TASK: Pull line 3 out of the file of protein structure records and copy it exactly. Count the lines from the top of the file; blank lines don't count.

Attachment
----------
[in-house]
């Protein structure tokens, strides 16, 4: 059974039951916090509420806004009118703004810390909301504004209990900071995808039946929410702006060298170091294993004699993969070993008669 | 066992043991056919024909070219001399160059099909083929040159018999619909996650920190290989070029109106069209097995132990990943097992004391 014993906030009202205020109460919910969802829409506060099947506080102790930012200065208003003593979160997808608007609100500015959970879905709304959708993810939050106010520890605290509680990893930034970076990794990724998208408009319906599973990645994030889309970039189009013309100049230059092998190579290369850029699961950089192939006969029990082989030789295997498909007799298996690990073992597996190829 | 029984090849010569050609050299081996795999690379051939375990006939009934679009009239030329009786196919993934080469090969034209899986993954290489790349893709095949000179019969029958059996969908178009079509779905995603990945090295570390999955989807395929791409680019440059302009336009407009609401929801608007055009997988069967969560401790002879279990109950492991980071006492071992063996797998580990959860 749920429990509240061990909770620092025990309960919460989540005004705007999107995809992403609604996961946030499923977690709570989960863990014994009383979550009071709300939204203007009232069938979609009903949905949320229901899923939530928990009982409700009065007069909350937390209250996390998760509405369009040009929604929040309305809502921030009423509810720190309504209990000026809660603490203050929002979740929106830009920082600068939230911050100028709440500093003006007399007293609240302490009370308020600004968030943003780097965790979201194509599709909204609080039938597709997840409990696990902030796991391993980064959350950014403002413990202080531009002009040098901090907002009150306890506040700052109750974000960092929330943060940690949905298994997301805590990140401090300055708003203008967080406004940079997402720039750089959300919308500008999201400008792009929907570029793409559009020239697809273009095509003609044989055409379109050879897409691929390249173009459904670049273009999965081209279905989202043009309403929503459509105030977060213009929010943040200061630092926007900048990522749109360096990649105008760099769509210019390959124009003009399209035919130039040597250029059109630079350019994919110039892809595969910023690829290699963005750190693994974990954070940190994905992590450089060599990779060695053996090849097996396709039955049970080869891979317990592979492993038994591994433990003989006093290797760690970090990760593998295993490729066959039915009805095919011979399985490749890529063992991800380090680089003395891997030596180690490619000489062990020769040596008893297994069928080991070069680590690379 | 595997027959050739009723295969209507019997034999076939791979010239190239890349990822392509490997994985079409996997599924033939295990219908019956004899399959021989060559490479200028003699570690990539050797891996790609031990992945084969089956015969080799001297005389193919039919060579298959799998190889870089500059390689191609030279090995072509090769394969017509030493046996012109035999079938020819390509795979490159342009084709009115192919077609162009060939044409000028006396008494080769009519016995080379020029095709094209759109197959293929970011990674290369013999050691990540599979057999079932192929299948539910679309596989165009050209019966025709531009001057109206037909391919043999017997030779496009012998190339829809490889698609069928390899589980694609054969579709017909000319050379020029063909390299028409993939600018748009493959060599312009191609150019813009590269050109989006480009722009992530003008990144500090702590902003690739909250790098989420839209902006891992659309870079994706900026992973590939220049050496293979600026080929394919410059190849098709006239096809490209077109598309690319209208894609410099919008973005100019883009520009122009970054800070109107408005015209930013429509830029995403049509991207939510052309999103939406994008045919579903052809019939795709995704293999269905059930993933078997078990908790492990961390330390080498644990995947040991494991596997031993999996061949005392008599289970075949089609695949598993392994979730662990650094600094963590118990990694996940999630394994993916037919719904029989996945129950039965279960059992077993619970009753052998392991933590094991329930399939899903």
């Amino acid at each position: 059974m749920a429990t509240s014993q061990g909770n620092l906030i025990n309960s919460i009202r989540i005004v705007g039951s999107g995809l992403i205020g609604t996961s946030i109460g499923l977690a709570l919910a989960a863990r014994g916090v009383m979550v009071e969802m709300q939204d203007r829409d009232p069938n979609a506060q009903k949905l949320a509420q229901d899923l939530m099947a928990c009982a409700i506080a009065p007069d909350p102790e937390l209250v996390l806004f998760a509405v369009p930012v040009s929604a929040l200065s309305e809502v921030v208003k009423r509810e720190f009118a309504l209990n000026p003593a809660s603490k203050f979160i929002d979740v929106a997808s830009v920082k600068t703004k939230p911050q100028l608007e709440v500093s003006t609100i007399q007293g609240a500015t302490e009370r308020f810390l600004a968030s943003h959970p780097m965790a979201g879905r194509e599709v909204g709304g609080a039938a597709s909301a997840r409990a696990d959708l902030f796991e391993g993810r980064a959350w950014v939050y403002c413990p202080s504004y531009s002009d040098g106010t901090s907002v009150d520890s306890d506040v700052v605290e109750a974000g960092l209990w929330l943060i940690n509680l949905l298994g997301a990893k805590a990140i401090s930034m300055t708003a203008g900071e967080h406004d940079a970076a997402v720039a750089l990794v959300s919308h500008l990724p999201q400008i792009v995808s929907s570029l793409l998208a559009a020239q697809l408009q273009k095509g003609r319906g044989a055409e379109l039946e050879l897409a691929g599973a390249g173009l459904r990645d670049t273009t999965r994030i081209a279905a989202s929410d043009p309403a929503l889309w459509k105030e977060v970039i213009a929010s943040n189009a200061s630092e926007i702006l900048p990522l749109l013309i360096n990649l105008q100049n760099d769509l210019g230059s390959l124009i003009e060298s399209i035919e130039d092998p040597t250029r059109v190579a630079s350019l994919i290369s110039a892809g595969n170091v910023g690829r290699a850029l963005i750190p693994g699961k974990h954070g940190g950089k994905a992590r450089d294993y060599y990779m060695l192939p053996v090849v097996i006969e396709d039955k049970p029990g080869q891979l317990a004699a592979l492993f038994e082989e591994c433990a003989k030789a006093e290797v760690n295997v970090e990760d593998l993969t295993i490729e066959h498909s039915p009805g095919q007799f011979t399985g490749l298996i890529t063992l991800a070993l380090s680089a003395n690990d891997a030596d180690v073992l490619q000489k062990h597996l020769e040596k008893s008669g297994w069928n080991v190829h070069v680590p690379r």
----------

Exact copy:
């Amino acid at each position: 059974m749920a429990t509240s014993q061990g909770n620092l906030i025990n309960s919460i009202r989540i005004v705007g039951s999107g995809l992403i205020g609604t996961s946030i109460g499923l977690a709570l919910a989960a863990r014994g916090v009383m979550v009071e969802m709300q939204d203007r829409d009232p069938n979609a506060q009903k949905l949320a509420q229901d899923l939530m099947a928990c009982a409700i506080a009065p007069d909350p102790e937390l209250v996390l806004f998760a509405v369009p930012v040009s929604a929040l200065s309305e809502v921030v208003k009423r509810e720190f009118a309504l209990n000026p003593a809660s603490k203050f979160i929002d979740v929106a997808s830009v920082k600068t703004k939230p911050q100028l608007e709440v500093s003006t609100i007399q007293g609240a500015t302490e009370r308020f810390l600004a968030s943003h959970p780097m965790a979201g879905r194509e599709v909204g709304g609080a039938a597709s909301a997840r409990a696990d959708l902030f796991e391993g993810r980064a959350w950014v939050y403002c413990p202080s504004y531009s002009d040098g106010t901090s907002v009150d520890s306890d506040v700052v605290e109750a974000g960092l209990w929330l943060i940690n509680l949905l298994g997301a990893k805590a990140i401090s930034m300055t708003a203008g900071e967080h406004d940079a970076a997402v720039a750089l990794v959300s919308h500008l990724p999201q400008i792009v995808s929907s570029l793409l998208a559009a020239q697809l408009q273009k095509g003609r319906g044989a055409e379109l039946e050879l897409a691929g599973a390249g173009l459904r990645d670049t273009t999965r994030i081209a279905a989202s929410d043009p309403a929503l889309w459509k105030e977060v970039i213009a929010s943040n189009a200061s630092e926007i702006l900048p990522l749109l013309i360096n990649l105008q100049n760099d769509l210019g230059s390959l124009i003009e060298s399209i035919e130039d092998p040597t250029r059109v190579a630079s350019l994919i290369s110039a892809g595969n170091v910023g690829r290699a850029l963005i750190p693994g699961k974990h954070g940190g950089k994905a992590r450089d294993y060599y990779m060695l192939p053996v090849v097996i006969e396709d039955k049970p029990g080869q891979l317990a004699a592979l492993f038994e082989e591994c433990a003989k030789a006093e290797v760690n295997v970090e990760d593998l993969t295993i490729e066959h498909s039915p009805g095919q007799f011979t399985g490749l298996i890529t063992l991800a070993l380090s680089a003395n690990d891997a030596d180690v073992l490619q000489k062990h597996l020769e040596k008893s008669g297994w069928n080991v190829h070069v680590p690379r």